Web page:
George Osborne and the vexatious Tories are at it again.
Yesterday they wanted to do away with the human rights act, and today they want to diminish employee rights to redress after an unfair dismissal.
"We are ending the one way bet against small businesses," Mr Osborne told the Conservative conference in Manchester, without explaining what he meant, but securing a round of applause. If employment disputes are a one way bet against business, I’m a chocolate fudge cake.
In an employment dispute the legal costs must be met by each party, the employer and the employee. Most employers do and should insure themselves against this risk. However, Mr Osborne wants to add a further burden to the employee, charging them up to £300 which may be recovered, but only if they win the case. If Mr Osborne has his way, the employer would be advantaged over the employee, because the employer would not have to take this risk. All the employer would have to pay is what a tribunal says they should pay to compensate an employee, but only if they have done wrong. If they do no wrong, they pay nothing.
He also intends to extend the minimum term of employment from one to two years. He wants to return to the old style hire and fire culture.
This is what the CBI business lobby want, so George is going to let them have it.
"We respect the right of those who spent their whole lives building up a business, not to see that achievement destroyed by a vexatious appeal to an employment tribunal. So we are now going to make it much less risky for businesses to hire people," Mr Osborne said, apparently unconcerned about employees who spend their whole lives developing careers.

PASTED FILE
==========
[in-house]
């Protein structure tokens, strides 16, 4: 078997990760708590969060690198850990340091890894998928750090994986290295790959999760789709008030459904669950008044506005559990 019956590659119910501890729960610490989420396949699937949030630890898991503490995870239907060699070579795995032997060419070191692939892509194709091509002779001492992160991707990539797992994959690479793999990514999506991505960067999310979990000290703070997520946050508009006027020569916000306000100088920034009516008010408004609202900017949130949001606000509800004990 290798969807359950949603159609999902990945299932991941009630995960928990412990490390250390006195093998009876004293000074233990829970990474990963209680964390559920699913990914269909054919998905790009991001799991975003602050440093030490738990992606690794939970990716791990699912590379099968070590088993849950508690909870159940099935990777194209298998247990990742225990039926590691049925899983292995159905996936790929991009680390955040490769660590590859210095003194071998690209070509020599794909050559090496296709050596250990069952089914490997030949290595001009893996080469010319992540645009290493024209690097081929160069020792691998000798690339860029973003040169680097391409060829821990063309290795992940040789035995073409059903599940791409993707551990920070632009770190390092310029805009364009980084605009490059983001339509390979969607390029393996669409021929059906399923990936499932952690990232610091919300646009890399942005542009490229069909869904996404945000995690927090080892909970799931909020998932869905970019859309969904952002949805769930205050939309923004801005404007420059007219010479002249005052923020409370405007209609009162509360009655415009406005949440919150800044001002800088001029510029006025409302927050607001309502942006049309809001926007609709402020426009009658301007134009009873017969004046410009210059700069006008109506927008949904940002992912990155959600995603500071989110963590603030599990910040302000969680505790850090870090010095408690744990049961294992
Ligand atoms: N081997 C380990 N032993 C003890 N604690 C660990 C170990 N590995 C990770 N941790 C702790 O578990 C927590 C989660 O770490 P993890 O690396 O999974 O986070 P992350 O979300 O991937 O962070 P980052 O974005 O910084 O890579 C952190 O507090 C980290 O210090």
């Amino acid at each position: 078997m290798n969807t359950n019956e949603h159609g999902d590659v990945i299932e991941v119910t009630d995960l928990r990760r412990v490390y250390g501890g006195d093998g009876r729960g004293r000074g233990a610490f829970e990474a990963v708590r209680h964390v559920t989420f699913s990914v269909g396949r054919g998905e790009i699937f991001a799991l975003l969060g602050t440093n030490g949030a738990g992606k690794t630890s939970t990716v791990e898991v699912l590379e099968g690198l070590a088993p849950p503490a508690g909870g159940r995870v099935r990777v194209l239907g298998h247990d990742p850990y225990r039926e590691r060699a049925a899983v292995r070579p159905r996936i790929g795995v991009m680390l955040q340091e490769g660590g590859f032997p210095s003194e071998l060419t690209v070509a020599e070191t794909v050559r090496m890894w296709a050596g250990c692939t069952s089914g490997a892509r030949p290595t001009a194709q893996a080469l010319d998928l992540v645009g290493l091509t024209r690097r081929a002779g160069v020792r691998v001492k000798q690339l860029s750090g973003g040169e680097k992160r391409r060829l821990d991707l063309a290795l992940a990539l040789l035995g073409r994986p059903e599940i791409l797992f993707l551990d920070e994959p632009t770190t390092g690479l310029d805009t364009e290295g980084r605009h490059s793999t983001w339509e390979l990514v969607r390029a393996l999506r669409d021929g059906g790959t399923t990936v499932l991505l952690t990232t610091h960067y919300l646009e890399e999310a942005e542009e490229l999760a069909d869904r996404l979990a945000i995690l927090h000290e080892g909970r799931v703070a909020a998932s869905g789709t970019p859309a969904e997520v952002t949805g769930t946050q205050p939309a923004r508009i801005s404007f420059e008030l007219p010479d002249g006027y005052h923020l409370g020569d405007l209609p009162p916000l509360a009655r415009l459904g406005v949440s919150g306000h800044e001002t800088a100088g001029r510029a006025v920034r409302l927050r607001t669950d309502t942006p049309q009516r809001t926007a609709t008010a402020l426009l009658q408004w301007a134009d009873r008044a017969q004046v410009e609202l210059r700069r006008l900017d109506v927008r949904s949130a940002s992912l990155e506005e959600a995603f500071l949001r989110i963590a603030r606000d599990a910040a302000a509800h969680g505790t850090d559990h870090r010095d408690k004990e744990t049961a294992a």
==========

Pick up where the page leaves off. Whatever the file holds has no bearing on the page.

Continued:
So, in the interest of protecting employers from vexatious employees, Mr Osborne is plotting to disadvantage non-vexatious employees against vexatious employers.
You wont get Mr. Osborne to acknowledge that there are any vexatious employers that need to be regulated. This kind of one-sided bigotry is all to common among the Tory faithful, and beyond, but that is not to say there is no problem to fix.
Employment disputes are settled in secret out-of-court settlements, and the Tribunal process is designed to accommodate this unsatisfactory process, and in fact enable employers to delay settlement for up to three years at no additional cost to them. It is in the employers interest to delay settlement as long as possible and their lawyers encourage them to do so, kerchang, kerchang. It is also in the employees interest to wait until due process will force the employers hand.
This is very unsatisfactory and extremely costly to the public purse. The Treasury has said that more than 80% of applications made to an employment tribunal did not result in a full hearing. Last year there were 236,000 employment tribunal claims, of which only some were unfair dismissal claims, with an average award for successful complainants of £8,900.
There is only one remedy and cure for this waste of the public purse, and that is to oblige both parties to commit to a full hearing from the outset. If both parties understand that their issues will enter the public domain, vexatious employees and vexatious employers will both disappear.
Vexatious employers do not want to admit to their abuses of employment law and unfortunately they understand very well that an employee will accept a “generous” payoff, but they also understand that they will not have to make that payoff until the very last moment, disadvantaging the aggrieved employee.
The guilty crave secrecy. Remove that confidentially and you remove the problem and lawyers will then need to find some other lucrative paper chase.
Unfortunately this will not take the bigot out of the vexatious Mr. Osborne.
Today, it is day three of the Tory conference, so it’s Theresa May’s day to announce the restoration of capital punishment, or some other nonsense.